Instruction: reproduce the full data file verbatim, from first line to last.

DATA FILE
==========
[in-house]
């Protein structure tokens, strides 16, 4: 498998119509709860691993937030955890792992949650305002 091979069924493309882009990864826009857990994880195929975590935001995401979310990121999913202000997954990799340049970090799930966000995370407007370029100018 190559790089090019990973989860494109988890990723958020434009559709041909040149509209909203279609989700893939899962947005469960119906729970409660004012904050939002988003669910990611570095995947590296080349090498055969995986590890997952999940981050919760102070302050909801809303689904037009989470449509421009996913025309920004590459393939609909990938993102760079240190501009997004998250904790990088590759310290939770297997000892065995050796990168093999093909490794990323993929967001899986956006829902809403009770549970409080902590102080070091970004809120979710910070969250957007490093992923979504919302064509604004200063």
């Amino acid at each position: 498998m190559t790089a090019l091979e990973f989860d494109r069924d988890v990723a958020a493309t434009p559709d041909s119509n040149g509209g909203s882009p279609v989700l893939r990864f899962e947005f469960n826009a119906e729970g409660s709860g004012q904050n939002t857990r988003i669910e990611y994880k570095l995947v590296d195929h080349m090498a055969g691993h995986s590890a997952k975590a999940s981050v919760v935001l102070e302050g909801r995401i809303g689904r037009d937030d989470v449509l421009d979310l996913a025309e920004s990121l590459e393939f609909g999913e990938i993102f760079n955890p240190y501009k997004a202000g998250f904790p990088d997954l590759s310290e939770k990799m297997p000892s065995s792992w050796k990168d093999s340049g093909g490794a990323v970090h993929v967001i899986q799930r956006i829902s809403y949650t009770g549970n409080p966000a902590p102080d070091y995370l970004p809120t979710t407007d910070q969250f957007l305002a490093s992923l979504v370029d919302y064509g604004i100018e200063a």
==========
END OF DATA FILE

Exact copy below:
[in-house]
């Protein structure tokens, strides 16, 4: 498998119509709860691993937030955890792992949650305002 091979069924493309882009990864826009857990994880195929975590935001995401979310990121999913202000997954990799340049970090799930966000995370407007370029100018 190559790089090019990973989860494109988890990723958020434009559709041909040149509209909203279609989700893939899962947005469960119906729970409660004012904050939002988003669910990611570095995947590296080349090498055969995986590890997952999940981050919760102070302050909801809303689904037009989470449509421009996913025309920004590459393939609909990938993102760079240190501009997004998250904790990088590759310290939770297997000892065995050796990168093999093909490794990323993929967001899986956006829902809403009770549970409080902590102080070091970004809120979710910070969250957007490093992923979504919302064509604004200063």
């Amino acid at each position: 498998m190559t790089a090019l091979e990973f989860d494109r069924d988890v990723a958020a493309t434009p559709d041909s119509n040149g509209g909203s882009p279609v989700l893939r990864f899962e947005f469960n826009a119906e729970g409660s709860g004012q904050n939002t857990r988003i669910e990611y994880k570095l995947v590296d195929h080349m090498a055969g691993h995986s590890a997952k975590a999940s981050v919760v935001l102070e302050g909801r995401i809303g689904r037009d937030d989470v449509l421009d979310l996913a025309e920004s990121l590459e393939f609909g999913e990938i993102f760079n955890p240190y501009k997004a202000g998250f904790p990088d997954l590759s310290e939770k990799m297997p000892s065995s792992w050796k990168d093999s340049g093909g490794a990323v970090h993929v967001i899986q799930r956006i829902s809403y949650t009770g549970n409080p966000a902590p102080d070091y995370l970004p809120t979710t407007d910070q969250f957007l305002a490093s992923l979504v370029d919302y064509g604004i100018e200063a």